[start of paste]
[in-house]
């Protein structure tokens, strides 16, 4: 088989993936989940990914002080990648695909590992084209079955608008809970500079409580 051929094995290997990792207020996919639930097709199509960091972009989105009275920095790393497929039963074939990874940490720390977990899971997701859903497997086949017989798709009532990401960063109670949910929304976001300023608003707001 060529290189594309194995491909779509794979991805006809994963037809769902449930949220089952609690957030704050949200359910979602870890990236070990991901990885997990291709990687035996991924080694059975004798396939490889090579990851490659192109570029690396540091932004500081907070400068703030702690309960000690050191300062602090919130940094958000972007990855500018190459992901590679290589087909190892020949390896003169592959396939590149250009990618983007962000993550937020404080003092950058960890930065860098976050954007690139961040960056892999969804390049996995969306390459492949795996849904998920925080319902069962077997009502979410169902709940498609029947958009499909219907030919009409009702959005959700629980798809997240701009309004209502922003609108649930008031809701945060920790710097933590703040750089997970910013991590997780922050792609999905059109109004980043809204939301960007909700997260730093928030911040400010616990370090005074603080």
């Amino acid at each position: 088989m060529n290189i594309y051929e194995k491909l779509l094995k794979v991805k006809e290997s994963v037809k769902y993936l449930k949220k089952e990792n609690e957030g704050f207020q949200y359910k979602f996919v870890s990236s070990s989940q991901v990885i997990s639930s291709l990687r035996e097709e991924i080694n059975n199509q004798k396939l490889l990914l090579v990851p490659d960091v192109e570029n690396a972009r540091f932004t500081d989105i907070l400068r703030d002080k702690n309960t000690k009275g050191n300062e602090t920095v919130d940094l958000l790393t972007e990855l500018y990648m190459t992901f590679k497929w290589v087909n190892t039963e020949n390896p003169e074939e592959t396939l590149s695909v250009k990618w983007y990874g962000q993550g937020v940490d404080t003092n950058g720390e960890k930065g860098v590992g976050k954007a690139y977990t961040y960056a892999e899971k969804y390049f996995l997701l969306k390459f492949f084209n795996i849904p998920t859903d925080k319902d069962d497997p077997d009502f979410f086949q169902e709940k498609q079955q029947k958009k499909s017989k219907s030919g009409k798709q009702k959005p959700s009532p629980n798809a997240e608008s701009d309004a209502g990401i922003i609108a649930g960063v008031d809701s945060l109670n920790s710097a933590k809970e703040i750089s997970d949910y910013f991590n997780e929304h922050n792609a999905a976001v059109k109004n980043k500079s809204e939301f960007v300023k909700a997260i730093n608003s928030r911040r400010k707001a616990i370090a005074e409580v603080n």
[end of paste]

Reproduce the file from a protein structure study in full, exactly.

[in-house]
């Protein structure tokens, strides 16, 4: 088989993936989940990914002080990648695909590992084209079955608008809970500079409580 051929094995290997990792207020996919639930097709199509960091972009989105009275920095790393497929039963074939990874940490720390977990899971997701859903497997086949017989798709009532990401960063109670949910929304976001300023608003707001 060529290189594309194995491909779509794979991805006809994963037809769902449930949220089952609690957030704050949200359910979602870890990236070990991901990885997990291709990687035996991924080694059975004798396939490889090579990851490659192109570029690396540091932004500081907070400068703030702690309960000690050191300062602090919130940094958000972007990855500018190459992901590679290589087909190892020949390896003169592959396939590149250009990618983007962000993550937020404080003092950058960890930065860098976050954007690139961040960056892999969804390049996995969306390459492949795996849904998920925080319902069962077997009502979410169902709940498609029947958009499909219907030919009409009702959005959700629980798809997240701009309004209502922003609108649930008031809701945060920790710097933590703040750089997970910013991590997780922050792609999905059109109004980043809204939301960007909700997260730093928030911040400010616990370090005074603080």
């Amino acid at each position: 088989m060529n290189i594309y051929e194995k491909l779509l094995k794979v991805k006809e290997s994963v037809k769902y993936l449930k949220k089952e990792n609690e957030g704050f207020q949200y359910k979602f996919v870890s990236s070990s989940q991901v990885i997990s639930s291709l990687r035996e097709e991924i080694n059975n199509q004798k396939l490889l990914l090579v990851p490659d960091v192109e570029n690396a972009r540091f932004t500081d989105i907070l400068r703030d002080k702690n309960t000690k009275g050191n300062e602090t920095v919130d940094l958000l790393t972007e990855l500018y990648m190459t992901f590679k497929w290589v087909n190892t039963e020949n390896p003169e074939e592959t396939l590149s695909v250009k990618w983007y990874g962000q993550g937020v940490d404080t003092n950058g720390e960890k930065g860098v590992g976050k954007a690139y977990t961040y960056a892999e899971k969804y390049f996995l997701l969306k390459f492949f084209n795996i849904p998920t859903d925080k319902d069962d497997p077997d009502f979410f086949q169902e709940k498609q079955q029947k958009k499909s017989k219907s030919g009409k798709q009702k959005p959700s009532p629980n798809a997240e608008s701009d309004a209502g990401i922003i609108a649930g960063v008031d809701s945060l109670n920790s710097a933590k809970e703040i750089s997970d949910y910013f991590n997780e929304h922050n792609a999905a976001v059109k109004n980043k500079s809204e939301f960007v300023k909700a997260i730093n608003s928030r911040r400010k707001a616990i370090a005074e409580v603080n």